Ta-Nehisi Coates on the Black Panther Comics, Neglected Books Blog, and More


Every day Poets & Writers Magazine scans the headlines—from publishing reports to academic announcements to literary dispatches—for all the news that creative writers need to know. Here are today's stories:

At the Atlantic, National Book Award–winning author Ta-Nehisi Coates discusses the challenges of writing the revival of Marvel’s Black Panther comic book series, and previews the first issue.

An Alabama judge has signed an order to keep To Kill a Mockingbird author Harper Lee’s will private, allowing access to only relatives and heirs. Lee passed away on February 19 at age eighty-nine. (Guardian)

Over at Brain Pickings, Maria Popova interviews young poet Sarah Kay in celebration of the release of her most recent illustrated book-length poem, The Type. Kay talks about how one measures individual creative success, how she came to write poetry, and her experience cofounding Project VOICE, a nonprofit organization that fosters literacy through spoken-word poetry.

After fourteen years, the online literary review and interview site Bookslut will soon cease publication. Founder Jessa Crispin announced on Bookslut’s blog that the May issue would be the last.

“I’m interested in the kind of life-writing that’s inexhaustible, i.e., that has little to do with the ‘summing up’ typically indicated by the word ‘memoir.’” Poet and nonfiction writer Maggie Nelson, who is up for a National Book Critics Circle award for criticism, discusses her genre-bending work, including a forthcoming reissue of The Red Parts: Autobiography of a Trail, which comes out in April from Graywolf. (Los Angeles Times)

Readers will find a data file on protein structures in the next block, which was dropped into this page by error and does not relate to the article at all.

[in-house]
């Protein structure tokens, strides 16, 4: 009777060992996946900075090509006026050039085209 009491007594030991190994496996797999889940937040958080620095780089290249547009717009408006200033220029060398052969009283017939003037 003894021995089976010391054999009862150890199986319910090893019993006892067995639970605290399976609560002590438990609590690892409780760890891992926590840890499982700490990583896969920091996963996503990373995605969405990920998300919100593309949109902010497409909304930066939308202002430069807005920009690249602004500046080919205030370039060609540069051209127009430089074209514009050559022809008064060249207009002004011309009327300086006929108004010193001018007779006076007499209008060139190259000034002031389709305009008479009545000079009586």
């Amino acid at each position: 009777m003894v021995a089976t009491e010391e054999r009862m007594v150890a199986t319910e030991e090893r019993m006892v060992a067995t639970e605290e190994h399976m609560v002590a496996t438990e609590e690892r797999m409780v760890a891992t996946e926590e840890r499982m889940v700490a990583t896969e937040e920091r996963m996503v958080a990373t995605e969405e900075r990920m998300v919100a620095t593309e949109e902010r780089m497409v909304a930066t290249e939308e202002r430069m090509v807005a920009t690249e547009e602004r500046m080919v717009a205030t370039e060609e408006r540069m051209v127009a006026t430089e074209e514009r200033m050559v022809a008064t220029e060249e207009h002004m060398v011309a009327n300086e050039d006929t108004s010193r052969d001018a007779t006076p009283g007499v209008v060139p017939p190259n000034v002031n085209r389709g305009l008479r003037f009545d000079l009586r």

North Korean writer Bandi’s short story collection titled The Accusation has been successfully smuggled out of the country, and will be published in English by Grove Press in the spring of 2017. The English publication of the collection proves, according to the collection’s literary agent Barbara Zitwer, “the indomitable spirit of freedom of thought and imagination…as much and as hard as the brutal leader of North Korea tries to robotize the population, he cannot.” (Melville House)

Brad Bigelow, a former I.T. advisor for the U.S. Air Force who lives in Belgium, is a self-appointed “custodian of obscurity;” he spends his free time resurrecting old books and magazines on his Neglected Books blog.  (New Yorker)

Why settle for a wall when you can have a bookshelf? Take a look at these ten stunning bookshelf designs that gracefully display the best kind of wall art: the readable kind. (Flavorwire)